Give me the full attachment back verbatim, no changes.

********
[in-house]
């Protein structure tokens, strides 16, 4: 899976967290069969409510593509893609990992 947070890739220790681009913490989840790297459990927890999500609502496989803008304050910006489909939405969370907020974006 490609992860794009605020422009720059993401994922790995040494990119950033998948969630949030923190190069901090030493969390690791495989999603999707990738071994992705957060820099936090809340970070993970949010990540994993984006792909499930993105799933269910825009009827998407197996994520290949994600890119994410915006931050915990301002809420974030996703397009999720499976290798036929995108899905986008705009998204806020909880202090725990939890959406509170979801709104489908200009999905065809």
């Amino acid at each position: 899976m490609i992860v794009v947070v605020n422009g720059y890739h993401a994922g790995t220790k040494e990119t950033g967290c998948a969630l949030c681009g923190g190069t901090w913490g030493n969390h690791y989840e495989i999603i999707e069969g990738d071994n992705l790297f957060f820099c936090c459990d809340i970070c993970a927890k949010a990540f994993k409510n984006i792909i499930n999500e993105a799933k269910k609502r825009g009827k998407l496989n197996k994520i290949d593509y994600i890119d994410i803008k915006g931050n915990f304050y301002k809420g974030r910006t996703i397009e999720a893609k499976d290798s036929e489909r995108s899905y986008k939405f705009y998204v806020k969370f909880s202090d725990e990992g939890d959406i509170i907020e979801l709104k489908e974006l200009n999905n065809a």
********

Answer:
[in-house]
């Protein structure tokens, strides 16, 4: 899976967290069969409510593509893609990992 947070890739220790681009913490989840790297459990927890999500609502496989803008304050910006489909939405969370907020974006 490609992860794009605020422009720059993401994922790995040494990119950033998948969630949030923190190069901090030493969390690791495989999603999707990738071994992705957060820099936090809340970070993970949010990540994993984006792909499930993105799933269910825009009827998407197996994520290949994600890119994410915006931050915990301002809420974030996703397009999720499976290798036929995108899905986008705009998204806020909880202090725990939890959406509170979801709104489908200009999905065809």
């Amino acid at each position: 899976m490609i992860v794009v947070v605020n422009g720059y890739h993401a994922g790995t220790k040494e990119t950033g967290c998948a969630l949030c681009g923190g190069t901090w913490g030493n969390h690791y989840e495989i999603i999707e069969g990738d071994n992705l790297f957060f820099c936090c459990d809340i970070c993970a927890k949010a990540f994993k409510n984006i792909i499930n999500e993105a799933k269910k609502r825009g009827k998407l496989n197996k994520i290949d593509y994600i890119d994410i803008k915006g931050n915990f304050y301002k809420g974030r910006t996703i397009e999720a893609k499976d290798s036929e489909r995108s899905y986008k939405f705009y998204v806020k969370f909880s202090d725990e990992g939890d959406i509170i907020e979801l709104k489908e974006l200009n999905n065809a």